As you probably heard, this week was the five year anniversary of Hurricane Katrina and the subsequent flooding in New Orleans. Maybe you’ve also heard a little about the flooding in Pakistan that started in early August. Have you? I asked my class today if they’d heard about what was going on in Pakistan and around a quarter of them raised their hands. I asked them what they’d heard, and a few said, “Flooding, right?”
I said, “Right.” I asked them if they knew of the extent, and they pretty much shook their heads no.
Did you know that as of two weeks ago, 20 million people in Pakistan had been displaced and needed food, shelter, and medical attention?
That’s not a typo. Here’s a link to the U.N. General Secretary’s plea for help. As he writes, more people have been affected by these floods than by the 2004 Tsunami, the 2005 Kashmir earthquake, and Haiti combined. You could throw Katrina in there, too, I think without going over the number affected by the floods that are happening right now.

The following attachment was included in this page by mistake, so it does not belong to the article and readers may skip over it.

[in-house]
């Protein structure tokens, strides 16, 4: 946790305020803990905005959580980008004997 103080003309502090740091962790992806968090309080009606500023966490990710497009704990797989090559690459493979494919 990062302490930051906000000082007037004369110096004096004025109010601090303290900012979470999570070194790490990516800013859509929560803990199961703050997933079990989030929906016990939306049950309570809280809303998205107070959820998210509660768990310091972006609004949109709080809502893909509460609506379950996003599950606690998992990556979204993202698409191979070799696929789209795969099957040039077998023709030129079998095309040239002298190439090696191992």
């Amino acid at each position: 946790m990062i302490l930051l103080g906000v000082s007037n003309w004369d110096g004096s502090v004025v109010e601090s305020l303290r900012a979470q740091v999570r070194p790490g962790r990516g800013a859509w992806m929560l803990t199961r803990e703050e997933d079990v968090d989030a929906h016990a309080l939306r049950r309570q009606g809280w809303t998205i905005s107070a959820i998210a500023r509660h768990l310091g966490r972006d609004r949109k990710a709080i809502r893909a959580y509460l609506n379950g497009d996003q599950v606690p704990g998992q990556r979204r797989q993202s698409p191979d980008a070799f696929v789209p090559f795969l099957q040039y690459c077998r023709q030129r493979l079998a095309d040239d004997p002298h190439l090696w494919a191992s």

Looking for something to talk about in your class? Compare Katrina anniversary awareness with knowledge of the floods in Pakistan and ask for some theories about the different reactions in the media, in America, in the school, in the world. Talk about how it is possible for the society with the easiest and best access to the most readily available and largest amount of information in human history to be generally unaware of the plight of 20 million people.
Here’s a link to an article that raises and considers various possibilities. That would, at least, be a start. I’m sure we can do more, though.